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October 2021

The Dream of a Common Language

The Dream of a Common Language: Poems 1974-1977The Dream of a Common Language: Poems 1974-1977 by Adrienne Rich
My rating: 5 of 5 stars

"Whatever happens with us, your body
will haunt mine."

Yes, I am living through that experience right now and was so struck to see it in Rich's poems and so well-articulated in written word.

And that is the experience of reading Rich, encountering oneself and one's experiences richly articulated and wrapped in wisdom and insight.

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This Land Is Their Land

This Land Is Their Land: The Wampanoag Indians, Plymouth Colony, and the Troubled History of ThanksgivingThis Land Is Their Land: The Wampanoag Indians, Plymouth Colony, and the Troubled History of Thanksgiving by David J. Silverman
My rating: 4 of 5 stars

Ahead of this year's 400th anniversary of "the First Thanksgiving" I wanted to read this Wampanoag based account that stands as a corrective to the myth. This is a very good and effective book. And even though I've read a number of historical accounts of Plymouth colony, there was much I learned or saw in new perspective while reading this book.

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In the Aftermath

In the AftermathIn the Aftermath by Jane Ward
My rating: 4 of 5 stars

I met Jane Ward at the Yale Writer's Conference six or seven years ago, so I was looking forward to the release of this novel she had been working on at the time.

In the Aftermath is a beautiful exploration of loss and grief and the ways that people are impacted by a tragedy, even people we might not immediately think of as directly related to the situation.

Written with sensitivity and grace, Ward explores the emotional and mental health impacts upon her characters. And while we don't always read novels to learn something, this novel I believe can be helpful for those dealing with their own losses and griefs. As I know it was for me, as I am currently in such a life season.

I found these final lines of the story to beautifully capture life, "Born, dead, reborn. Change, change, and change again. And so on. That had always been the story."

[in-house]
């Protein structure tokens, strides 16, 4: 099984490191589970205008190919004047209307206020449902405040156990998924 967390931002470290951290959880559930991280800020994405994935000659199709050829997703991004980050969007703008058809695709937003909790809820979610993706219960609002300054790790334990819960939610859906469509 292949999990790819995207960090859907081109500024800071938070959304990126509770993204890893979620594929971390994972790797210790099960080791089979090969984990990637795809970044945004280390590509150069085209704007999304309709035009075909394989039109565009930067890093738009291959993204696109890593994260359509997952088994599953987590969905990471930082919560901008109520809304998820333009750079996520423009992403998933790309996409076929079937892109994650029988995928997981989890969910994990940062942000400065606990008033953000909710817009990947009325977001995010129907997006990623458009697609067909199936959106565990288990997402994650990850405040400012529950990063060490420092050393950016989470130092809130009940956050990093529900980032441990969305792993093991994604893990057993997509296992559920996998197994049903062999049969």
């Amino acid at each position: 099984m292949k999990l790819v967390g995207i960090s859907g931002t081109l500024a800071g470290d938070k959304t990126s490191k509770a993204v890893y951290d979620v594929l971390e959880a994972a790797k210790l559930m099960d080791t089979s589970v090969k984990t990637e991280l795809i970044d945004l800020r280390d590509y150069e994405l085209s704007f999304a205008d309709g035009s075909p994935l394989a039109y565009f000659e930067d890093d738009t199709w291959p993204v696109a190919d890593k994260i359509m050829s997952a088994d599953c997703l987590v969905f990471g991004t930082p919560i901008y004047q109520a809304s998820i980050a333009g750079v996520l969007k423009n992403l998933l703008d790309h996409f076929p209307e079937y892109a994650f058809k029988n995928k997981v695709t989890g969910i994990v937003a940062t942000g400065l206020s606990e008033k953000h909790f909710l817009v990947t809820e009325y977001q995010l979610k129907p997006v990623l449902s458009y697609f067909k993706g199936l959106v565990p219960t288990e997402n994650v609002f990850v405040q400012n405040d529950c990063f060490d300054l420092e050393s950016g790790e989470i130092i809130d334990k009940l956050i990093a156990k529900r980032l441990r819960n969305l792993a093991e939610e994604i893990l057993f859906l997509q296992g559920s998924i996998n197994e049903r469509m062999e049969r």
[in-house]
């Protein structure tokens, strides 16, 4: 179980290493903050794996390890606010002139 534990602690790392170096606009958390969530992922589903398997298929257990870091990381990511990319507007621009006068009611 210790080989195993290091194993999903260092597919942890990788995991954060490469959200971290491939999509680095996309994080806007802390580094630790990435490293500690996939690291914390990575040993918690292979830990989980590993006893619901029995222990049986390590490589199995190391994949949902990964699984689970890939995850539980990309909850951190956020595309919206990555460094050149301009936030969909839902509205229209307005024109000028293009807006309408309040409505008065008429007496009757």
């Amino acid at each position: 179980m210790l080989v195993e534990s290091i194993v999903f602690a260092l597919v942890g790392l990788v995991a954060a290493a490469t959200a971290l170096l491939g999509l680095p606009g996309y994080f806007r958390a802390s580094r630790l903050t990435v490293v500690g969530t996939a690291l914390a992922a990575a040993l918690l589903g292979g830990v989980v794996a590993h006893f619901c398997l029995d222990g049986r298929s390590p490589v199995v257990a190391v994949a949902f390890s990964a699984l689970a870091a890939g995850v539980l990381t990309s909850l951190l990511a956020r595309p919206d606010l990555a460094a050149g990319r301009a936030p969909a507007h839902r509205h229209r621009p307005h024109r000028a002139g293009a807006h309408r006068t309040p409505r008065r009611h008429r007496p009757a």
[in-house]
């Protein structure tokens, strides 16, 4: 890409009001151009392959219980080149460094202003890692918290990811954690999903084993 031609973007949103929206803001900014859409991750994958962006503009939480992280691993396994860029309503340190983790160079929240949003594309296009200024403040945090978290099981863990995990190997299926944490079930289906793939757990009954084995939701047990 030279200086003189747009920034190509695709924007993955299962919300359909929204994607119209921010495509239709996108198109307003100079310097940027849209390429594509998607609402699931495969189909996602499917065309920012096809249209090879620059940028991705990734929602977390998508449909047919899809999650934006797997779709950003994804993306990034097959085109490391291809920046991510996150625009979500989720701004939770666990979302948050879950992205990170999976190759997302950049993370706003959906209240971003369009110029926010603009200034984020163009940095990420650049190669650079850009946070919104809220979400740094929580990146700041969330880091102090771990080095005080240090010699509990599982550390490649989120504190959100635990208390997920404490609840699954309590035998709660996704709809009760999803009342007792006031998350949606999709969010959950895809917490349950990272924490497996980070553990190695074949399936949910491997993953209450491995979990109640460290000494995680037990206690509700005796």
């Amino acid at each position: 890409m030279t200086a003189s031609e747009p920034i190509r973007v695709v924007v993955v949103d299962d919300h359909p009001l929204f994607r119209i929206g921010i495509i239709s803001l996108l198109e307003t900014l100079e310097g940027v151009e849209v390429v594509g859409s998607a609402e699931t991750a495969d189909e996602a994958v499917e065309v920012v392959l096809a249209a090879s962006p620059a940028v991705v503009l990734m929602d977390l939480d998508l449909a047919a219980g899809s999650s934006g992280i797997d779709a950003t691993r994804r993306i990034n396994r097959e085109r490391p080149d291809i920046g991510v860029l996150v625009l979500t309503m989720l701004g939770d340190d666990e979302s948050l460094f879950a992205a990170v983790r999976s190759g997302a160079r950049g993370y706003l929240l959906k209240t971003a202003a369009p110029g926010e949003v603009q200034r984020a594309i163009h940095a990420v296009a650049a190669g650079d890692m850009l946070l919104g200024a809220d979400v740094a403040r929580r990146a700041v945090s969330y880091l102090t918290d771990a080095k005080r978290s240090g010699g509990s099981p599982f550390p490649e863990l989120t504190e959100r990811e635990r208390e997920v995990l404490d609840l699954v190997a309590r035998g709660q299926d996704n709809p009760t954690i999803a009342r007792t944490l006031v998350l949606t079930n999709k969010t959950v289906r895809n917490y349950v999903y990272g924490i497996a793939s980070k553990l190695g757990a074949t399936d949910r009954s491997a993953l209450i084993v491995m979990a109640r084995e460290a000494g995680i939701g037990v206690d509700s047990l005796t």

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BewildermentBewilderment by Richard Powers
My rating: 5 of 5 stars

Powers is an astonishingly and agonizingly good author. He continues the focus on climate change explored in the Overstory, but this time with an intimate novel as one grieving father tries to parent his special needs son who is overcome with concern for animals and the environment. Powers is able to beautifully describe birds and grass and far off stars and planets, while also capturing the rich textures of the emotions and the inner lives of humans. He writes about sadness with such beauty. This book will leave you thinking and feeling, haunted by what it portends and inspired by what it imagines possible.

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The Poems of Edward Taylor

The Poems of Edward TaylorThe Poems of Edward Taylor by Edward Taylor
My rating: 4 of 5 stars

"File bright our rusty brains, and sharpen them."

More than a year ago, while reading Harold Bloom's anthology of American religious poetry, I greatly enjoyed the selections from Edward Taylor, a Puritan poet, for their surprising and fun metaphors and images. I searched and found this out-of-print volume. I don't know that I needed to read all of the poems of Edward Taylor, a great selection would have sufficed. But I did enjoy them and broke up the reading of this comprehensive volume by reading other poetry over the last year.

"Woes Pickled in Revenges Powdering Trough"

I delight in the idea of pickled woes!

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